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Transporting Biodiversity Using Transmission Power Lines as Stepping-Stones

The most common ecological response to climate change is the shifts in species distribution ranges. Nevertheless, landscape fragmentation compromises the ability of limited dispersal species to move following these climate changes. Building connected environments that enable species to track climate changes is an ultimate goal for biodiversity conservation. An experiment was conducted to determine if electric power transmission lines could be transformed in a continental network of biodiversity reserves for small animals. The study analysed if the management of the habitat located inside the base of the transmission electric towers (providing refuge and planting seedlings of native shrub) allowed to increase local richness of target species (i.e., small mammals and some invertebrates' groups). The results confirmed that by modifying the base of the electric transmission towers density and diversity of several species of invertebrates and small mammals increased as well as number of birds and bird species, increasing local biodiversity. The study suggests that modifying the base of the electric towers would potentially facilitate the connection of fragmented populations. This idea would be easily applicable in any transmission line network anywhere around the world, making it possible for the first time to build up continental scale networks of connectivity. informacion[at] Ferrer et al (2020) Transporting Biodiversity Using Transmission Power Lines as Stepping-Stones? Diversity 12(11): 439;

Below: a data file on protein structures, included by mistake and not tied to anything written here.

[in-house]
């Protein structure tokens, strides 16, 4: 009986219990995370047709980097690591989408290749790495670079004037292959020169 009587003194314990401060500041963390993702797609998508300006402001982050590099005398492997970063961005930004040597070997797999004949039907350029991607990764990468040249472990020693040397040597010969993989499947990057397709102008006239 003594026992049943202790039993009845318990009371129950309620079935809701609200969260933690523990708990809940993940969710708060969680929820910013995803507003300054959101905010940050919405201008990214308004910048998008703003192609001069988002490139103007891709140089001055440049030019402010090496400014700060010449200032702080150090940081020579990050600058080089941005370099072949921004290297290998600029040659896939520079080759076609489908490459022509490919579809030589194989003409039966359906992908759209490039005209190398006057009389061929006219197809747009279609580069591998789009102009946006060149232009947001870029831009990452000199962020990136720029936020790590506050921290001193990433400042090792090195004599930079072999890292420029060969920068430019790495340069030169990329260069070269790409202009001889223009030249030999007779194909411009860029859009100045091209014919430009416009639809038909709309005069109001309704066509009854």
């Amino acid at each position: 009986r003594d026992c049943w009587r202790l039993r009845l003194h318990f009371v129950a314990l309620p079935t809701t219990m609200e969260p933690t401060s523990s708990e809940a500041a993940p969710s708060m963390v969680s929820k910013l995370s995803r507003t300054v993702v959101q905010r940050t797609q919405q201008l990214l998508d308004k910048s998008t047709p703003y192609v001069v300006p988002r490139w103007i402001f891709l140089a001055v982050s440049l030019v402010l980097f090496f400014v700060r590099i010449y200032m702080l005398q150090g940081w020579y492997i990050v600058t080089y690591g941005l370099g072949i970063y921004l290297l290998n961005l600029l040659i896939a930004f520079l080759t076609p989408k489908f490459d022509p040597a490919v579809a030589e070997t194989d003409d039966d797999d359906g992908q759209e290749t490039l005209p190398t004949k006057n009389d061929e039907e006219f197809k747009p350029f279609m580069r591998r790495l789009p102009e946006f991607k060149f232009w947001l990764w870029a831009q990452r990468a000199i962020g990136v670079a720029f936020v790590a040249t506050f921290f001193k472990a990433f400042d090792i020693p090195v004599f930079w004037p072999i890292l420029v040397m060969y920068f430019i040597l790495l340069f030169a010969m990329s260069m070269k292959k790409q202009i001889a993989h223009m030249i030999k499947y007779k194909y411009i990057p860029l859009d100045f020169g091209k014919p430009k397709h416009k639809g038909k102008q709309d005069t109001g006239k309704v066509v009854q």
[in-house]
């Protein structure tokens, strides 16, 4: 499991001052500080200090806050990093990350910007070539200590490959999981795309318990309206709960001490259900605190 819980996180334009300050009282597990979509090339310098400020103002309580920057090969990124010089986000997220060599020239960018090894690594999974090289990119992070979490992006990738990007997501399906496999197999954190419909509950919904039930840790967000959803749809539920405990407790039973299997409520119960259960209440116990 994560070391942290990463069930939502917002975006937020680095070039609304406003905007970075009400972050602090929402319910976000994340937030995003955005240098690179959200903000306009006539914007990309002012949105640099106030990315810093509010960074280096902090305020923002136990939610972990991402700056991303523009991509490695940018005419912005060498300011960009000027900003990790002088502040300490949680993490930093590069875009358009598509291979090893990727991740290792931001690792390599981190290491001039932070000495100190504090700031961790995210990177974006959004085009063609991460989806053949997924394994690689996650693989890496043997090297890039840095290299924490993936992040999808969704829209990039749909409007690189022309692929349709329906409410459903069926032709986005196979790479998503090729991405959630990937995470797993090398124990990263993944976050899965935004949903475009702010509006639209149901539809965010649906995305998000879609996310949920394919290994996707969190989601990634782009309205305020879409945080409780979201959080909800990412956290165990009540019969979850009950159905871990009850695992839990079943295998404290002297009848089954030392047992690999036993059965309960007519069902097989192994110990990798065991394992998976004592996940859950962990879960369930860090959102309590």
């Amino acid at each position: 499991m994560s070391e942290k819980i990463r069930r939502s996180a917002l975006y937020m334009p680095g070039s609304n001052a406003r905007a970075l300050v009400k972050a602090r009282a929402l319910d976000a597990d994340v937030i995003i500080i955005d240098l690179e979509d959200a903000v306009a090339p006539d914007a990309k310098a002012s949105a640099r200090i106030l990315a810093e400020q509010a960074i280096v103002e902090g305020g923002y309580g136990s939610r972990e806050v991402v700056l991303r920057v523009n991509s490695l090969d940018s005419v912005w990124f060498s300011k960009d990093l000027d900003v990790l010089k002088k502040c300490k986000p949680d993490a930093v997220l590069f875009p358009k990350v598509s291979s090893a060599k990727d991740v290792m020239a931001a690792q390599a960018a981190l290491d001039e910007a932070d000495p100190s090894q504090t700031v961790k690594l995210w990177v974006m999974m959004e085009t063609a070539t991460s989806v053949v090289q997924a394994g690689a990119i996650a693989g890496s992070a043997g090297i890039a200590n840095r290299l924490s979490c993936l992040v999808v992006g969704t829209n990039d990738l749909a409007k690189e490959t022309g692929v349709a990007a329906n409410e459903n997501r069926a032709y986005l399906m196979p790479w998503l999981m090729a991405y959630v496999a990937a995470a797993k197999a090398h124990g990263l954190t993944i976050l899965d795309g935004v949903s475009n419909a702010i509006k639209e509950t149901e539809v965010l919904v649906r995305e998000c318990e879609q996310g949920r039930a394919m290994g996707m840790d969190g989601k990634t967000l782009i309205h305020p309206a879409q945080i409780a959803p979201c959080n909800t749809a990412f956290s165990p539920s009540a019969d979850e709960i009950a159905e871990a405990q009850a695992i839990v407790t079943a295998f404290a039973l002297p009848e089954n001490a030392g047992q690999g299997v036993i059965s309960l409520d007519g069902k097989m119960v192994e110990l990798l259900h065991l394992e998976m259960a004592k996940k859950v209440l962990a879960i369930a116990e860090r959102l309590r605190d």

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MIZUTAMA: a quick, easy, and accurate method for counting erythrocytes

MIZUTAMA: a quick, easy, and accurate method for counting erythrocytes

Hematological profiles are routinely used to assess the health status of animals. Several methods have been developed for blood-cell counting, but typically they are expensive and/or time-consuming. Here, a free image-processing software, Mizutama, developed for counting cells in photographs of blood smears is presented. Mizutama uses the thresholding method to transform original photographs into grayscale trinary images. Following a number of parameters, Mizutama searches in the image for cells of a given size, with a nucleus size relative to cytoplasm surface area. The software is not only easy, versatile, and intuitive to handle, but is also fast when counting cells in photographs. Moreover, it is highly accurate, failing to detect only c. 1.4% of avian red cells in ordinary microscopic photographs. The Mizutama application may greatly facilitate the counting of erythrocytes and other blood cells in physiological studies, saving time and money. informacion[at] Ochoa et al (2019) MIZUTAMA: a quick, easy, and accurate method for counting erythrocytes. Physiol Biochem Zool DOI: 10.1086/702666